The Relationship Between John And Jesus Christ: Celebration Of Uncommon Intimate Relationship 2
The Divinity Of Jesus Christ:
Jesus Christ is fully Divine. The incarnation was an act of God whereby Jesus took himself a human nature. The Scripture supported this divine claim of Jesus Christ in several passages:
The Direct Scriptural Claim
- The Greek word, Theos (God) as used for Christ means the creator of heaven and earth, the ruler over all – John 1:1; 1:18; 20:28; Romans 9:5; Titus 2:13; Hebrews 1:8; 2 Peter 1:1; Isaiah 9:6.
- The Greek word, Kyrios (Lord) as used for Christ was translated from the Hebrews’ YHWH’ “YAHWEH” or ‘JEHOVAH’ meaning the creator and sustainer of heaven and earth – Luke 2:11; 18; 1:43; Matthew 3:3
- John 8:58 – “I AM” claims deity for Christ. Jesus used the very words God used when he identified himself to Moses as “I AM THAT I AM” (Exodus 3: 14) – Revelation 1:8; 22:13; Psalm 33:6; John 1: 14
- Also, the Son of Man (Matthew 16:13, Luke 9: 18 )– is a unique term that has its background in the vision of Daniel 7:1, the son of the man who came to the Ancient of Days. Daniel 7: 13 – 14 speaks of someone who had a heavenly origin and was given eternal rule over the whole world.
Pieces of Evidence and Attributes of Jesus’ Deity
- The demonstration of His Omnipotence is in Matt 8: 26-27 and John 2: 1-11
- The assertion of His eternity is in John 8:58 and Rev 22:13
- The demonstration of His Omniscience in knowing people’s thoughts is in Mark 2:8; John 6: 64; 2:25; 16:30
- Possession of divine Sovereignty is in Mk 2: 5 – 7; Matt. 5: 22, 28
- Possession of the attribute of immortality is in John 2:19; 10: 17-18; 1 Tim 6:16
Today’s world has become a global village, unlike the situation during Jesus’s time. With all the changes happening around us, relational changes are the most critical. Globalization is forcing us to think more about relationships (at least in economics) beyond our provincial boundaries and comfort zones. These relationships, however, focus only on an exchange process (e.g., of labor, goods, and services), not a relational process. This exchange process shows how many personal relationships are conducted, even with God. The cultures of Biblical times and Western culture today differ in many important ways. The individual is seen as independent today, with individualism the norm.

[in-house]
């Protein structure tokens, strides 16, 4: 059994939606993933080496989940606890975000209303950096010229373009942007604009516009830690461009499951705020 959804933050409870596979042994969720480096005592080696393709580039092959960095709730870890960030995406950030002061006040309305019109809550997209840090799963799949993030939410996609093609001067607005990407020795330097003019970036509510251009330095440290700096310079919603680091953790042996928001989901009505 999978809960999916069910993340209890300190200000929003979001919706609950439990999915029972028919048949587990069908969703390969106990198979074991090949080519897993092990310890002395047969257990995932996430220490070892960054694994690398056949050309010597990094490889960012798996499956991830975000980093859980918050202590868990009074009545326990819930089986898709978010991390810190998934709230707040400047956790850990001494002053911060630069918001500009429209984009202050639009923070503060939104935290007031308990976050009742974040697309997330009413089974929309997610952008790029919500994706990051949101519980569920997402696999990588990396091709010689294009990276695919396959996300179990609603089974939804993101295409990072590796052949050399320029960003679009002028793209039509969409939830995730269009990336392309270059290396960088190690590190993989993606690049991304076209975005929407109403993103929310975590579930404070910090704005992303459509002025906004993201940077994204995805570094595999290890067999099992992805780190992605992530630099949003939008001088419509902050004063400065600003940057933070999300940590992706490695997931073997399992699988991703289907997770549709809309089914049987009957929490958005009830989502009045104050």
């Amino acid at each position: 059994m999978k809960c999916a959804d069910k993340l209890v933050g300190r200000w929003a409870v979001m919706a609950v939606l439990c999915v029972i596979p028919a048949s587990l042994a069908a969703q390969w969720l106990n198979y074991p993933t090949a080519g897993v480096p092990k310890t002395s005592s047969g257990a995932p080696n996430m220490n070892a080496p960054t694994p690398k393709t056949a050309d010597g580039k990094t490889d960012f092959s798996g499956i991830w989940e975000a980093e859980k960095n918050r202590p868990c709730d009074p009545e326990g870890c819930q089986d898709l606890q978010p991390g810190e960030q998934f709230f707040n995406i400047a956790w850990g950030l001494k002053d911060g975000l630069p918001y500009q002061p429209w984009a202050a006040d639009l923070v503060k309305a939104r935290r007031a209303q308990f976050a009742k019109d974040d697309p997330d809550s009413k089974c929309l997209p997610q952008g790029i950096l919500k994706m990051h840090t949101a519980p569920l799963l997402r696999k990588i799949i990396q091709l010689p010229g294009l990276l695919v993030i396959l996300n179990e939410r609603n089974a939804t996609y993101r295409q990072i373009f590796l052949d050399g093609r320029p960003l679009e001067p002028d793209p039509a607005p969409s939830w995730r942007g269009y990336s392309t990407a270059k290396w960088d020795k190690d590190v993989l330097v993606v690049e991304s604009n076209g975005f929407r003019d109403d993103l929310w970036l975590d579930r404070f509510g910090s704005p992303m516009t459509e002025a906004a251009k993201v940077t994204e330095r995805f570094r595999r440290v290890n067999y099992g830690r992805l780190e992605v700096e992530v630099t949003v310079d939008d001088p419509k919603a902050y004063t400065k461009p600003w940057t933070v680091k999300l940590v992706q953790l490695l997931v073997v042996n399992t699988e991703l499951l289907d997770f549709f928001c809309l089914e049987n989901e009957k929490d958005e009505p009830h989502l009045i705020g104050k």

The individual was not so defined in the cultures of Christ’s period, and the individual was not seen apart from the family, kinship, network, or community in which one lived. Yet, the tensions involving the individual in one’s relationship functionally still work similarly to today, and that’s because the tensions are relational and not circumstantial or situational. Those issues back then are still the issues today, particularly involving how we define ourselves and examine relationships. As we examine the relationship between John and Jesus, we can put ourselves in John’s shoes and re-examine our relationship with Jesus Christ.
Jesus Christ chose John as one of His twelve disciples and began a closely knit relationship with a rare display of love and confidence in each other. In John, Jesus found an unusual eagerness of a disciple who trusted his Master very well but, at times, not wise in decisions. John is consistently named as one of the four, including Peter, James, and Andrew. In Christ’s ministry, he was one of the inner circle of three honored with special marks of confidence; the others are Simon Peter, and James. These three disciples were permitted to be present on:
- the raising of Jairus’ daughter, narrated in Mark 5:37, Luke 8:51,
- the Transfiguration (Matthew 17:1, Mark 9:2, Luke 9:23) and
- the Agony in the Garden of Gethsemane (Matthew 26:37 and Mark 14:33.
The proof of Jesus’s relationship with John is in the usage of the term, the disciple whom Jesus loved. In John 13:23, the disciple whom Jesus loved is spoken of as reclining in Jesus’s bosom at the last supper. It indicates a close connection and implies that on the chief Couch at the meal, holding three persons, Jesus was in the middle and John on His right hand, thus being brought more directly face to face with the Master than Peter, who occupied the left-hand place. It explains the expression of v.25 “he, leaning back, as he was on Jesus’ breast.” Some of the most significant statements about God’s loving nature were written by John, who uniquely experienced God’s love. Although Jesus’s love is communicated in all the Gospels, it is a central theme in John’s Gospel. Jesus knew John fully and loved Him thoroughly.